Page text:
• To be a shaman one is either born into a lineage or is initiated, both will receive a prophetic illness.
  • It is the oldest religion of the Korean people and is mostly compatible with other religions due to it being non-dogmatic, non-proselytizing and not having a real official hierarchy or power structure.
  • Shamanism isn’t going anywhere! In fact it is experiencing a new era of recognition and popularity.
  • If you’d like to visit a Korean shaman, bring cash, an open mind and lots of questions! You don’t have to travel up a mountain there are plenty of shamans right in Seoul!

Hopefully this introduction has sparked an interest in a broader reading of this fascinating subject. Please feel free to seek out more information on Korean shamanism and don’t be afraid to have a dialogue with a shaman if you ever do meet one! Many shamans are regarded as being incredibly friendly and kind, though they may become a bit scary if they are possessed by the spirit of an angry deity! So be respectful and be prepared for a one-of-a-kind experience.


  • Eng, Karen Frances. “In 21st-Century Korea, Shamanism Is Not Only Thriving – but Evolving.” Medium, TED Fellows, 8 Mar. 2018,
  • “Korean Shamanism.” Wikipedia, Wikimedia Foundation, 21 Dec. 2019,

Jeonju Hanok Village: Korea’s Past, Present and Future All in One!

Go back in time at Jeonju Hanok village located in Jeonju found in South Korea’s North Jeolla Province! And what is so special about Jeonju? Located in Korea’s west side Jeonju is a unique city among the ultra-modern, ultra-fast and ultra-tech of many other metropolitan hubs on the peninsula. From the spiritual center of Korea’s grand Joseon dynasty period, to the home of many “hanok” style buildings that go back hundreds of years, Jeonju is a historic site that is alive and well.

The history

Once the capital of the Later Baekjae kingdom during Korea’s medieval period, Jeonju was seen as a type of spiritual heartland during the later Joseon dynasty (1392-1898). This is because Joseon’s ruling clan, the Yi clan, originally came from Jeonju. Korea’s illustrious Joseon era is immortalized in Jeonju today through the architecture, tea houses and of course, the wearing of Korean hanbok! Today Jeonju is one of the top three tourist destinations in all of Korea and is even a designated Slow City in recognition for the slower, more traditional pace of life the city’s people enjoy.

jeonju hanok houses street

Hanok and other fantastic buildings

To begin, hanok refers to “Korean houses” generally of the Joseon style. These houses are distinct due to their striking, slanted roofs and frames built from wood. In Jeonju one can enjoy the interior of a hanok in some of the many restaurants or traditional style teahouses in the village. At hanok restaurants, traditional food can be enjoyed, such as bibimbap, which is prepared in a unique way in the Jeonju area compared to other parts of Korea. 

hanok house roof

Some other buildings include…

  • Pungnam Gate: Once the provincial governor’s capital building during the Joseon dynasty and was also one of four additional gates, all of which have been destroyed. Luckily, Pungnam has remained and has been restored to its original glory.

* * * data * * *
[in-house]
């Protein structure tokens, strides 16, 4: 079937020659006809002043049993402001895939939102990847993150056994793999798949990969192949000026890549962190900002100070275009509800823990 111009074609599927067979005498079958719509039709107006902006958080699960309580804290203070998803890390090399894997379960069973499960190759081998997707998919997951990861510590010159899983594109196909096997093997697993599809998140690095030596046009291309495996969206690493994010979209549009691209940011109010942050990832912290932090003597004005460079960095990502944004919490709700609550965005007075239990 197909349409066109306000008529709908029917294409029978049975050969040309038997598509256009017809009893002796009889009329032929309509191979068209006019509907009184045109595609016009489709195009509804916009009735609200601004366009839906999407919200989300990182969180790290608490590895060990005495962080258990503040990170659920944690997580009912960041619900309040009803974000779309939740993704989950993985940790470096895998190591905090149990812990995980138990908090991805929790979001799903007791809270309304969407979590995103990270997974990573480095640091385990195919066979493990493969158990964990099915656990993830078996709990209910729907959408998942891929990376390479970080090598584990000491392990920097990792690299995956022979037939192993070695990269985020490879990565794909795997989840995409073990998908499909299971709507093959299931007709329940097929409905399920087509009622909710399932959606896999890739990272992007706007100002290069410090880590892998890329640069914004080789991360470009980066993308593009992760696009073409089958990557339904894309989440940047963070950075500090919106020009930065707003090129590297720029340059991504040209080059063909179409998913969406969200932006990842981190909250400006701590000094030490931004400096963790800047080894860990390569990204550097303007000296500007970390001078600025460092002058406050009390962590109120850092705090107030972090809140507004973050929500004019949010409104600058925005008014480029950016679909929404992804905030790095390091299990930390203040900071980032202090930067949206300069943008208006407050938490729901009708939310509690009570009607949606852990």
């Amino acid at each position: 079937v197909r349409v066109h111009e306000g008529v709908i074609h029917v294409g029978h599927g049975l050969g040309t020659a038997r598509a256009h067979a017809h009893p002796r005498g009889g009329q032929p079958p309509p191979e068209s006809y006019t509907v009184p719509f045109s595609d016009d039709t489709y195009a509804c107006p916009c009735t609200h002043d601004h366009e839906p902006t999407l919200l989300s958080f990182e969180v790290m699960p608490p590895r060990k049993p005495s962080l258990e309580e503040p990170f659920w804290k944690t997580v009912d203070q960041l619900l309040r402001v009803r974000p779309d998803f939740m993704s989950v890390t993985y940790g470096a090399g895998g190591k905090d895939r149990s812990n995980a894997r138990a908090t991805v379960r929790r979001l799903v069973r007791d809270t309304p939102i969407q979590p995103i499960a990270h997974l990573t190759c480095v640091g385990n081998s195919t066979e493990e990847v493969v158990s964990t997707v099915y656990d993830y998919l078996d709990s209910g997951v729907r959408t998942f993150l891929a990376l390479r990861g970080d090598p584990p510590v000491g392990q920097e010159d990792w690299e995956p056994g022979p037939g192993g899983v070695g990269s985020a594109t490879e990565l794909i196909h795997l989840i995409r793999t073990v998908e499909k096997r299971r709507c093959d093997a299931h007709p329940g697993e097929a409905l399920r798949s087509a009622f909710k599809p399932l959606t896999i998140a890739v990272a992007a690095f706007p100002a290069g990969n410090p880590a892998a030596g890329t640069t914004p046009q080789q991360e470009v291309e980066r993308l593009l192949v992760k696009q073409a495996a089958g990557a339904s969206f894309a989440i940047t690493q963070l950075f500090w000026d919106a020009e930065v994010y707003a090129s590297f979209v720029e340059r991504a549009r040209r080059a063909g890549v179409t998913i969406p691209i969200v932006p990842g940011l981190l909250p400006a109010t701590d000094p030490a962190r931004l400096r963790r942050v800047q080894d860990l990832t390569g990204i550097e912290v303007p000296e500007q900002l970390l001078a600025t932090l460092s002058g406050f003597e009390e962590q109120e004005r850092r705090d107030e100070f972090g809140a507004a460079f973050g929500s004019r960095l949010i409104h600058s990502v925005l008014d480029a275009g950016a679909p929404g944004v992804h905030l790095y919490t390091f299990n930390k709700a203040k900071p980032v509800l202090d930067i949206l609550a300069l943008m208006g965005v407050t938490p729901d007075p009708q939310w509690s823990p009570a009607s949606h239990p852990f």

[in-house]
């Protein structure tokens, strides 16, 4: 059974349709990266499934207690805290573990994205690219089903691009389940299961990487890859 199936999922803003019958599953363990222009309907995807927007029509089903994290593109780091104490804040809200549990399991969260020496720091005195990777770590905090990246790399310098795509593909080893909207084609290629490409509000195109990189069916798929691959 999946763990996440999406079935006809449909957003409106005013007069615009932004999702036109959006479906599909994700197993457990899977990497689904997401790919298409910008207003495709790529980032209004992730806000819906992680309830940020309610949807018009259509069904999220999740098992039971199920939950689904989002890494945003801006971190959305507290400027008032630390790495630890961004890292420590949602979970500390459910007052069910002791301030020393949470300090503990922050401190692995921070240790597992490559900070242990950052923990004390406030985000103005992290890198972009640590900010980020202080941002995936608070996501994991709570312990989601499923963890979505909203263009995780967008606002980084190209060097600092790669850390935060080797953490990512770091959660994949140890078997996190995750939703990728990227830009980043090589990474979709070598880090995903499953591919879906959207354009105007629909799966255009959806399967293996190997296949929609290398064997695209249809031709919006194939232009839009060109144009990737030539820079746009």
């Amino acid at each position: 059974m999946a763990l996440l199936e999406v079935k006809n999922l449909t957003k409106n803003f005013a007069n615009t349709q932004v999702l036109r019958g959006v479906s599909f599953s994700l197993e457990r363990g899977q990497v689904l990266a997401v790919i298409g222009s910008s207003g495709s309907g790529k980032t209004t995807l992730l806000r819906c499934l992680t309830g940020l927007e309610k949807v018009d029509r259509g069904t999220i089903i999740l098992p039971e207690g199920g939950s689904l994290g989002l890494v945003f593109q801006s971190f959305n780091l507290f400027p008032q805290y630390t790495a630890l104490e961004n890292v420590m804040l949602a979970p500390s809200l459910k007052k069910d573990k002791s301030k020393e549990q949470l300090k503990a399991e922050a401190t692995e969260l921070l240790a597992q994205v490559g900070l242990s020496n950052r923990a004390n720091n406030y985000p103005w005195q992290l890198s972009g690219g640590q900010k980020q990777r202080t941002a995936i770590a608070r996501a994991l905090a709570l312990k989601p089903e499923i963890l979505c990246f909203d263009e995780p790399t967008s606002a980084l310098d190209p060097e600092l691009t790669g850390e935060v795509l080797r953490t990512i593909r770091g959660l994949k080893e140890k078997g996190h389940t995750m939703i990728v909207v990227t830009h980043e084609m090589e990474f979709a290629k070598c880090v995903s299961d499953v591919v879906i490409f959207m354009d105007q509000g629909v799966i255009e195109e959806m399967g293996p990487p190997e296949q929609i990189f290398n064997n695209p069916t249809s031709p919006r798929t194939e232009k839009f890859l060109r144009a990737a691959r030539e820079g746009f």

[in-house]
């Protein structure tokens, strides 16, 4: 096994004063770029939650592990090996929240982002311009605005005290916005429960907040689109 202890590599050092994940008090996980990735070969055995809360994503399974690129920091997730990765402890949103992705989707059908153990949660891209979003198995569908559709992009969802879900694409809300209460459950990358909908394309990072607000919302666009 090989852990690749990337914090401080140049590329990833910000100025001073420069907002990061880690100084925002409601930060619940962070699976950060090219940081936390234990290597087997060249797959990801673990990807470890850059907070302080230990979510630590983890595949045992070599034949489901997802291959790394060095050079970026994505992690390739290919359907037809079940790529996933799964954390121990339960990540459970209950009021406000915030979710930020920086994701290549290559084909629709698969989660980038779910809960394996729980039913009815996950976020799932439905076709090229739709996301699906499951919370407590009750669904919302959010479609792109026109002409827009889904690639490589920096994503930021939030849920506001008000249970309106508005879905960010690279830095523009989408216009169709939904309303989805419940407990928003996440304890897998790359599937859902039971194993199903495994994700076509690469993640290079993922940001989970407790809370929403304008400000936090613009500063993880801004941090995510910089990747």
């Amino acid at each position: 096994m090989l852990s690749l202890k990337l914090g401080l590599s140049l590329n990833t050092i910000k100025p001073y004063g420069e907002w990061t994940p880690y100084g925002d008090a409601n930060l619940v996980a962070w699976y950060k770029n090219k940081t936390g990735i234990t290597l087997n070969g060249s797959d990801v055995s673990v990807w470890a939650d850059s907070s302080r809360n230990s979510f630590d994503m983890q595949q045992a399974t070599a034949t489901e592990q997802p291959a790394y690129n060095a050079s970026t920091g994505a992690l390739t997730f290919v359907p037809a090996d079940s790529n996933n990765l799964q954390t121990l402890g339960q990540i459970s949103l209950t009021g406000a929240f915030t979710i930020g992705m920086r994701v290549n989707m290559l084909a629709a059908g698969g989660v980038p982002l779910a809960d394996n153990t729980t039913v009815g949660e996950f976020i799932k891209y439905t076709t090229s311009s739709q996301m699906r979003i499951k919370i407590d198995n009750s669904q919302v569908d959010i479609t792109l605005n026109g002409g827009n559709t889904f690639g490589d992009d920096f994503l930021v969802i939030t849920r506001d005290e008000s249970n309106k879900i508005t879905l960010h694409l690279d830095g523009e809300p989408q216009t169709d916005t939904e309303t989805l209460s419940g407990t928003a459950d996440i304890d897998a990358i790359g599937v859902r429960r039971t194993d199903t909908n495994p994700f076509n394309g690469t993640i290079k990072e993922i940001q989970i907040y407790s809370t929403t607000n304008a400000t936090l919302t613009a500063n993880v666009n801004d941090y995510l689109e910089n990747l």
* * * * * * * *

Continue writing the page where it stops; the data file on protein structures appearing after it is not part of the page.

• Jeondong Cathedral: Some visitors to Korea are surprised by the high number of Christians who live in the country. Christianity has a long history in Korea, going back to the Joseon era, too (with possibly some Nestorian Christians coming along with the Mongols during their invasions of Korea). The Jeondong Cathedral was built in 1914, and bears a unique and colorful exterior much different than many contemporary churches in Korea, being a mix of Byzantine and Romanesque design similar to a cathedral one may find in Central or Eastern Europe. The church was built on the site where the first Catholic martyr in Korea, Yun Ji Chung died, and he is commemorated at the Cathedral today.
  • Omokdae: Once the site of a grandiose banquet hosted by the founder of the Joseon dynasty, Lee Seonggae, Omokdae is a great place to take in the view of the village and some of the natural scenery of the area.
  • Hyanggyo: During the Joseon era, Confucianism and later, Neo-Confucianism, became the state religious-philosophies and modes of state craft. And the Hyanggyo found in Jeonju is a great example of the Confucian temples and state operated schools that once were found in Korea during Joseon.
  • Gyeonggijeon: Come and pay your respects to the founder of the Joseon dynasty at the Gyeonggijeon hall. A portrait of the noble ruler is enshrined here and open to guests coming in to pay homage to the ruler’s legacy, right in his home town!
hanok house courtyard

Hanbok and Hanok

And besides the great attractions, Jeonju is also famous for its hanbok rentals! You can travel back to another time here at Jeonju and enjoy tons of food, drinks, games, souvenirs and handicraft stalls, too! The best times of year to visit Jeonju and rent some lovely hanbok are in Autumn, when the Korean mountains and their multitudinous trees unveil a Monet-esque pastiche of vibrant colors. Another perfect time to visit is in the Spring, when the cherry blossoms, apricots, crabapples and other flowering plants are in full display.

Living History

While South Korea prides itself on its modernity, fast-paced and hi-tech society that does not mean history and tradition are forgotten! On the contrary, places like Jeonju are rather more testimony to the fact that for Koreans and foreign visitors alike, the past and the present are both alive and worthy of our attention. So while you visit Jeonju village, wearing period clothing from the 1500’s and viewing buildings that have been standing for over 500 years, don’t forget to take a photo or two on your latest Samsung model smart phone! Or to upload your pictures of the ancient heritage on your favorite modern social media site using the readily available modern Wi-Fi prevalent all over Korea! In these small ways, the past, present and future are in harmony. Have fun when you visit Jeonju, and make sure to try the grilled squid on a stick! It’s delectable.